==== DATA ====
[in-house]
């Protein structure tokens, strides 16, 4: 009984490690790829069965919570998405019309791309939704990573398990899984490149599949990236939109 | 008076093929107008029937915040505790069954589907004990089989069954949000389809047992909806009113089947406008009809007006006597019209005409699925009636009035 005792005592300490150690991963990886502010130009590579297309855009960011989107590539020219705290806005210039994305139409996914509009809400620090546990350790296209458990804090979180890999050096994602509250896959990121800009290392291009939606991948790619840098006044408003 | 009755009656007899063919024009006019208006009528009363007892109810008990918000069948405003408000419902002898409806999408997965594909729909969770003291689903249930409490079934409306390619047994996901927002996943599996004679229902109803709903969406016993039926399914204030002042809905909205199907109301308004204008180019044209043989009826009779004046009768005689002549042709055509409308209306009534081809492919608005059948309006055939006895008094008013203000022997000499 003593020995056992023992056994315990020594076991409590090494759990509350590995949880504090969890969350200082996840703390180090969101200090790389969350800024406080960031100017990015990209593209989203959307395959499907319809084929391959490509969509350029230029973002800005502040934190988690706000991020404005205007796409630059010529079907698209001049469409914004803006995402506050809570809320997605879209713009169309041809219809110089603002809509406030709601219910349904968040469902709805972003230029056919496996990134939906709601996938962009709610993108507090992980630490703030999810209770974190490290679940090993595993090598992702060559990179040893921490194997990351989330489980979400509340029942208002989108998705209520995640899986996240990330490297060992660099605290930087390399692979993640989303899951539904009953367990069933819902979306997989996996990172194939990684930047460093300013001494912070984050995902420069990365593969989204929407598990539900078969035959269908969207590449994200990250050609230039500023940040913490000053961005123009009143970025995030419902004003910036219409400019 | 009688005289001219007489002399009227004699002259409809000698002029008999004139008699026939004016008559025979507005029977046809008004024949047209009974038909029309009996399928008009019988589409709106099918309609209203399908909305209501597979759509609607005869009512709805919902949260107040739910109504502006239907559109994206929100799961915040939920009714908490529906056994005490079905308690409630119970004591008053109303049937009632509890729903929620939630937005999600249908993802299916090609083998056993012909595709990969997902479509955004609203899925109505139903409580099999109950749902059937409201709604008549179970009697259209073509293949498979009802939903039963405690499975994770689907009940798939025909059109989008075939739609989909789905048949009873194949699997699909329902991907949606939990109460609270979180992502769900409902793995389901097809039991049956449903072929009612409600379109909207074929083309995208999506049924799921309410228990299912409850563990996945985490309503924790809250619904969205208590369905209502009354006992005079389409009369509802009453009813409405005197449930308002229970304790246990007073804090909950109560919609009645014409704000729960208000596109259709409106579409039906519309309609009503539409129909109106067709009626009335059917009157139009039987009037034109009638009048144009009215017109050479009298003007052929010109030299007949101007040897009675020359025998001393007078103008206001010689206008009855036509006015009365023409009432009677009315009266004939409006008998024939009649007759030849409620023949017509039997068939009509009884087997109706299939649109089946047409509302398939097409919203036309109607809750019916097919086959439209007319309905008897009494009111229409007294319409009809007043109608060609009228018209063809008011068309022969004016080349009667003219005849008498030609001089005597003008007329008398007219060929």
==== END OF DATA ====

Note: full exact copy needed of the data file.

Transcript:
[in-house]
């Protein structure tokens, strides 16, 4: 009984490690790829069965919570998405019309791309939704990573398990899984490149599949990236939109 | 008076093929107008029937915040505790069954589907004990089989069954949000389809047992909806009113089947406008009809007006006597019209005409699925009636009035 005792005592300490150690991963990886502010130009590579297309855009960011989107590539020219705290806005210039994305139409996914509009809400620090546990350790296209458990804090979180890999050096994602509250896959990121800009290392291009939606991948790619840098006044408003 | 009755009656007899063919024009006019208006009528009363007892109810008990918000069948405003408000419902002898409806999408997965594909729909969770003291689903249930409490079934409306390619047994996901927002996943599996004679229902109803709903969406016993039926399914204030002042809905909205199907109301308004204008180019044209043989009826009779004046009768005689002549042709055509409308209306009534081809492919608005059948309006055939006895008094008013203000022997000499 003593020995056992023992056994315990020594076991409590090494759990509350590995949880504090969890969350200082996840703390180090969101200090790389969350800024406080960031100017990015990209593209989203959307395959499907319809084929391959490509969509350029230029973002800005502040934190988690706000991020404005205007796409630059010529079907698209001049469409914004803006995402506050809570809320997605879209713009169309041809219809110089603002809509406030709601219910349904968040469902709805972003230029056919496996990134939906709601996938962009709610993108507090992980630490703030999810209770974190490290679940090993595993090598992702060559990179040893921490194997990351989330489980979400509340029942208002989108998705209520995640899986996240990330490297060992660099605290930087390399692979993640989303899951539904009953367990069933819902979306997989996996990172194939990684930047460093300013001494912070984050995902420069990365593969989204929407598990539900078969035959269908969207590449994200990250050609230039500023940040913490000053961005123009009143970025995030419902004003910036219409400019 | 009688005289001219007489002399009227004699002259409809000698002029008999004139008699026939004016008559025979507005029977046809008004024949047209009974038909029309009996399928008009019988589409709106099918309609209203399908909305209501597979759509609607005869009512709805919902949260107040739910109504502006239907559109994206929100799961915040939920009714908490529906056994005490079905308690409630119970004591008053109303049937009632509890729903929620939630937005999600249908993802299916090609083998056993012909595709990969997902479509955004609203899925109505139903409580099999109950749902059937409201709604008549179970009697259209073509293949498979009802939903039963405690499975994770689907009940798939025909059109989008075939739609989909789905048949009873194949699997699909329902991907949606939990109460609270979180992502769900409902793995389901097809039991049956449903072929009612409600379109909207074929083309995208999506049924799921309410228990299912409850563990996945985490309503924790809250619904969205208590369905209502009354006992005079389409009369509802009453009813409405005197449930308002229970304790246990007073804090909950109560919609009645014409704000729960208000596109259709409106579409039906519309309609009503539409129909109106067709009626009335059917009157139009039987009037034109009638009048144009009215017109050479009298003007052929010109030299007949101007040897009675020359025998001393007078103008206001010689206008009855036509006015009365023409009432009677009315009266004939409006008998024939009649007759030849409620023949017509039997068939009509009884087997109706299939649109089946047409509302398939097409919203036309109607809750019916097919086959439209007319309905008897009494009111229409007294319409009809007043109608060609009228018209063809008011068309022969004016080349009667003219005849008498030609001089005597003008007329008398007219060929």